A gut pathobiont synergizes with the microbiota to instigate inflammatory disease marked by immunoreactivity against other symbionts but not itself
Document Type Article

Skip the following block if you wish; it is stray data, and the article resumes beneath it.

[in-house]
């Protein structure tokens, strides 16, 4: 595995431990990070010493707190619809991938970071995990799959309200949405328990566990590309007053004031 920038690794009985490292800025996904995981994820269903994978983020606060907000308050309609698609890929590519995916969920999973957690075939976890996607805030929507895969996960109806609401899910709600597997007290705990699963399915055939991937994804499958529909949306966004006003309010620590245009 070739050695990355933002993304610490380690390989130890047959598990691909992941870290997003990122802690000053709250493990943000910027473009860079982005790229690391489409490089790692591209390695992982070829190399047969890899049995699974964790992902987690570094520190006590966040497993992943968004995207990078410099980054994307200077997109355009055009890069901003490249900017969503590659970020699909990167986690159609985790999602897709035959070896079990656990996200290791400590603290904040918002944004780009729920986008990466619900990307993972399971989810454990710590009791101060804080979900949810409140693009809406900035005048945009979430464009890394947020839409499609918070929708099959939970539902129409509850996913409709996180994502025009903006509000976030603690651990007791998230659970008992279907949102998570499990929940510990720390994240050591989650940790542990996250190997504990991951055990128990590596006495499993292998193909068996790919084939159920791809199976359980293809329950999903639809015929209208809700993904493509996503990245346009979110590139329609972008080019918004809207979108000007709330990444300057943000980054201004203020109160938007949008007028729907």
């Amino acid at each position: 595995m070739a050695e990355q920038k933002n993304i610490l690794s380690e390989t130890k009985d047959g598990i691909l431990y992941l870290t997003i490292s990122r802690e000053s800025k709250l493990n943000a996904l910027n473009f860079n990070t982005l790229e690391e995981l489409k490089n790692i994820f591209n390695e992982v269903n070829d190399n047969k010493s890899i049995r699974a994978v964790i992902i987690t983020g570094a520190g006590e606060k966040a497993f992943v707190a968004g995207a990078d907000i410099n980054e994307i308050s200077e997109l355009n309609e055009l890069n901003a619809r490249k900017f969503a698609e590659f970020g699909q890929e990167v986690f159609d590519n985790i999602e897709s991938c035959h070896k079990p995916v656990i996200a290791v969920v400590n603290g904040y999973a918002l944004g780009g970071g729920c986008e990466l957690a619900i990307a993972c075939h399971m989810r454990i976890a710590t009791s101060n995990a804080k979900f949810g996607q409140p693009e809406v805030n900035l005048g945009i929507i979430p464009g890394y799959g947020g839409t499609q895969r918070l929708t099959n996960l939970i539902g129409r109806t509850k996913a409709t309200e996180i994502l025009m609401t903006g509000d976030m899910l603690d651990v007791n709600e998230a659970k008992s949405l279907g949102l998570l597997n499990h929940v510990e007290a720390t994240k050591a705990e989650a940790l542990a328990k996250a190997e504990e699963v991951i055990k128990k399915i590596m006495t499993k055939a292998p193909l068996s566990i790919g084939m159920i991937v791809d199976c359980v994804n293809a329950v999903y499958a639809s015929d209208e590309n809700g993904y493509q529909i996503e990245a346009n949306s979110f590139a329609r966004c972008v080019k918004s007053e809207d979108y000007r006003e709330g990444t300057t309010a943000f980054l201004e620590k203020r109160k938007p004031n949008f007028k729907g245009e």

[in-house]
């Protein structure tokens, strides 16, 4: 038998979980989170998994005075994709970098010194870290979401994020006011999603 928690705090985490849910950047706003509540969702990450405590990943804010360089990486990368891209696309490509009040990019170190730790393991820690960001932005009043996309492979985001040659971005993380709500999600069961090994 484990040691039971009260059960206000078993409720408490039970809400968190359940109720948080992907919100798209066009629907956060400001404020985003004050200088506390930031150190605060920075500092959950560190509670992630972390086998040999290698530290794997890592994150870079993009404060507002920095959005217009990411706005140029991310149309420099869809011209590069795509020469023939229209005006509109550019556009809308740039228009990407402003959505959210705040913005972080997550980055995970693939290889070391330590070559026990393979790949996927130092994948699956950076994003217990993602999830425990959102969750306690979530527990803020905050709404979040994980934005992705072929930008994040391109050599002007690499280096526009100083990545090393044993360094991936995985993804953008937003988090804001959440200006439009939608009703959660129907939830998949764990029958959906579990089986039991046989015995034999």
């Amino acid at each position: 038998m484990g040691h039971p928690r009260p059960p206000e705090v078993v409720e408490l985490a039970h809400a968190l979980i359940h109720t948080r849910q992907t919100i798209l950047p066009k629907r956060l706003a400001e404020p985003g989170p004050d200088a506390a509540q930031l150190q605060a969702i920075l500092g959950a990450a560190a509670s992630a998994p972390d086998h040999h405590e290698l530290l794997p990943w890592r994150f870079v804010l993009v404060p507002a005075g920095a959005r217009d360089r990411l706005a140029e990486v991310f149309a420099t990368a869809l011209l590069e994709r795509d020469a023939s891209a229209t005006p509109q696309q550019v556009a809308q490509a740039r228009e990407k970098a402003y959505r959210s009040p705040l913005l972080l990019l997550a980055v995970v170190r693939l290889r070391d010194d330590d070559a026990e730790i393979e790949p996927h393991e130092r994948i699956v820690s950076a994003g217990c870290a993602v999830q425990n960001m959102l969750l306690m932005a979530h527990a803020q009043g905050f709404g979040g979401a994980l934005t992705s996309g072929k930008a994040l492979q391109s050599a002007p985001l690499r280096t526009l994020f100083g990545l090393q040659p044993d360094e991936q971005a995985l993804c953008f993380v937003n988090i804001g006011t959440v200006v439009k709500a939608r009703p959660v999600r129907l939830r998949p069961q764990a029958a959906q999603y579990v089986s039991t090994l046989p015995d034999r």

Inflammatory bowel diseases (IBD) are likely driven by aberrant immune responses directed against the resident microbiota. Although IBD is commonly associated with a dysbiotic microbiota enriched in putative pathobionts, the etiological agents of IBD remain unknown. Using a pathobiont-induced intestinal inflammation model and a defined bacterial community, we provide new insights into the immune-microbiota interactions during disease. In this model system, the pathobiont Helicobacter bilis instigates disease following sub-pathological dextran sulfate sodium treatment. We show that H. bilis causes mild inflammation in mono-associated mice, but severe disease in the presence of a microbiota, demonstrating synergy between the pathobiont and microbiota in exacerbating pathology. Remarkably, inflammation depends on the presence of H. bilis, but is marked by a predominant Th17 response against specific members of the microbiota and not the pathobiont, even upon the removal of the most immune-dominant taxa. Neither increases in pathobiont burden nor unique changes in immune-targeted microbiota member abundances are observed during disease. Collectively, our findings demonstrate that a pathobiont instigates inflammation without being the primary target of a Th17 response or by altering the microbiota community structure. Moreover, our findings point toward monitoring pathobiont-induced changes in microbiota immune targeting as a new concept in IBD diagnotics.